Tom Stoppard cuts Shakespeare down to size for schools
Playwright Tom Stoppard has taken a red pen to The Merchant of Venice, transforming a comedy that normally nudges the three-hour mark into a 30-minute play. The mini-Merchant is one of 12 plays abridged for the Schools' Shakespeare festival.
"I didn't feel good about cutting out parts of very famous speeches," Stoppard said. "You think you somehow need all of it or you get none of it, but that's not true."
The shortened Merchant is the subject of a BBC documentary on Thursday, which follows the National Youth Theatre's staging of Stoppard's abridgement, directed by Paul Roseby.
Stoppard came across the festival at a Downing Street reception, where children were performing excerpts from abridged plays: "They were just knockout. There was a real engagement between the mind and the ability of the children and this long-dead genius and his work, and it was very moving." He chose Merchant, he said, because it reminded him of a humiliating incident from his own youth, when he was forced to play Narissa, the heroine's female sidekick, in a school production.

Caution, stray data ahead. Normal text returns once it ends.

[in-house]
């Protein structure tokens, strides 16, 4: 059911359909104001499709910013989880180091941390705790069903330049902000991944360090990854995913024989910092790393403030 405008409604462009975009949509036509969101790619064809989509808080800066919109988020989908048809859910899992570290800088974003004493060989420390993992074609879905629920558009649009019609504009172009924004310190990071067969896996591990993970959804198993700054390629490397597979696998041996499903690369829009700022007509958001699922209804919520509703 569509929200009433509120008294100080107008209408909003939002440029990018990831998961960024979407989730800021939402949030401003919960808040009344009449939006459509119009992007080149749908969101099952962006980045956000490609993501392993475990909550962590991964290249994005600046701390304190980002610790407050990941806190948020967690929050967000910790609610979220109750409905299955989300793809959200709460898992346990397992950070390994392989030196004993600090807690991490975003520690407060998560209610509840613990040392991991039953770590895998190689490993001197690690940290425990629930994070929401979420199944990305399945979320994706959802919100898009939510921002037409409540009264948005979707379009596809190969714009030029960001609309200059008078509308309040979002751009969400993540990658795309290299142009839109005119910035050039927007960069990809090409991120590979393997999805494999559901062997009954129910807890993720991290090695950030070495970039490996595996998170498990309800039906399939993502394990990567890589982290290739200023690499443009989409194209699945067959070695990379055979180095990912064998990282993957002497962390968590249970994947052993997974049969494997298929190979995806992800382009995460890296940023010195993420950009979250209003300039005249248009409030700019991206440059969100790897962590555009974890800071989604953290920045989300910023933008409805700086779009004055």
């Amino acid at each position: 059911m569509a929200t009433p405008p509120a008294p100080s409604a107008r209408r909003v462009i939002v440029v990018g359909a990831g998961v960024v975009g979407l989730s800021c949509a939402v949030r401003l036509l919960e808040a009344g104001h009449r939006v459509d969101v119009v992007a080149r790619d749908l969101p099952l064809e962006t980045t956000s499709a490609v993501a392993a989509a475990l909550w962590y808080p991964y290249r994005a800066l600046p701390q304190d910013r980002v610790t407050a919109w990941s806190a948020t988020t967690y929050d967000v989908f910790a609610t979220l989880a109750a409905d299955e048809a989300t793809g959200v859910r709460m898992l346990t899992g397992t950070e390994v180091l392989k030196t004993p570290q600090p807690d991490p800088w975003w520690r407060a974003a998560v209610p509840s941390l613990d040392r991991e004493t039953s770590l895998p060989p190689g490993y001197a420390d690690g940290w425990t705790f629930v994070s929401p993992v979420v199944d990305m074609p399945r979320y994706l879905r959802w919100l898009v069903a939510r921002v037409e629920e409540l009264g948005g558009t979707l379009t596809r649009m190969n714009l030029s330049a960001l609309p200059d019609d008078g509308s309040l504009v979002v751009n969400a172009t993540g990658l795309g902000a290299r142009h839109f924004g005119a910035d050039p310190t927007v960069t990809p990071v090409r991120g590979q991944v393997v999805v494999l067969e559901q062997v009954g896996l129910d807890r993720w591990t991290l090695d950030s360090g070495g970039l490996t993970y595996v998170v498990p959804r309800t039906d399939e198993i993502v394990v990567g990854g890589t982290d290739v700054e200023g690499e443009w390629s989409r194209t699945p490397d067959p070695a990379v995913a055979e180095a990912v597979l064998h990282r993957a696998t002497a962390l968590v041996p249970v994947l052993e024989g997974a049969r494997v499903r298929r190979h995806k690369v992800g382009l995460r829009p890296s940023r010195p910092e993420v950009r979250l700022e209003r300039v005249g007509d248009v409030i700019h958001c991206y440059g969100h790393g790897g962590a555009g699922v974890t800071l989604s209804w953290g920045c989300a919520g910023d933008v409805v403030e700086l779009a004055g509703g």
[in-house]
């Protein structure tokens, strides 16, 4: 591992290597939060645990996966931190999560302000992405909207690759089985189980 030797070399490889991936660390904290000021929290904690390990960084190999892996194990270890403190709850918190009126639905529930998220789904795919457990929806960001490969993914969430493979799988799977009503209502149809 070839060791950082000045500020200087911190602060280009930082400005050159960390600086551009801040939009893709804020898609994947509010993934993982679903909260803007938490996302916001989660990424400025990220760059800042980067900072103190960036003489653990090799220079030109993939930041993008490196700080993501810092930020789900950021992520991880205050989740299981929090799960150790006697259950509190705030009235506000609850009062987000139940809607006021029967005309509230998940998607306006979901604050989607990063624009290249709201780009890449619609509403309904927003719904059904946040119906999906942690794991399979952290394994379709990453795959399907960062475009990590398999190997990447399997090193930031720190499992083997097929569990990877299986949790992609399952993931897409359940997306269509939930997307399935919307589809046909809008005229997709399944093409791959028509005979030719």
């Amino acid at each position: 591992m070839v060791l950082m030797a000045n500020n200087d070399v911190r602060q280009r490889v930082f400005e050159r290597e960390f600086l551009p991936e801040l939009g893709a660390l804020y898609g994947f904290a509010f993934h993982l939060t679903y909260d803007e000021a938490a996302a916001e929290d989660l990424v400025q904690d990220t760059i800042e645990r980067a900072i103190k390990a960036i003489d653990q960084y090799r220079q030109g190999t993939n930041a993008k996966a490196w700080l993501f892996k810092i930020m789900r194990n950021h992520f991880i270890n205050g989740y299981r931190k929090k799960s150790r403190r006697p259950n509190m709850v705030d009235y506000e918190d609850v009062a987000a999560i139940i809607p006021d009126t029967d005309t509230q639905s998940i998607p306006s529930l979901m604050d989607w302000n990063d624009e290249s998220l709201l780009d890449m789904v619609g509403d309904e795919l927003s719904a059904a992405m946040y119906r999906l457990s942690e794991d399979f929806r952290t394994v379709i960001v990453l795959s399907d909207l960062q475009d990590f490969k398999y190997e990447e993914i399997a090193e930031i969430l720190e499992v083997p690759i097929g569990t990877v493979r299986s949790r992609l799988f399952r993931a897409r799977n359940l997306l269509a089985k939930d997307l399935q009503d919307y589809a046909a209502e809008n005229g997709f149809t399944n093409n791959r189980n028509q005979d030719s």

The festival, which runs for the next fortnight in theatres around the UK, gives 11 to 15-year-olds the chance to put their twists on Shakespeare's plays in half-hour productions. Offerings include a football-themed Macbeth and a Midsummer Night's Dream that recasts the Mechanicals as presenters from Changing Rooms.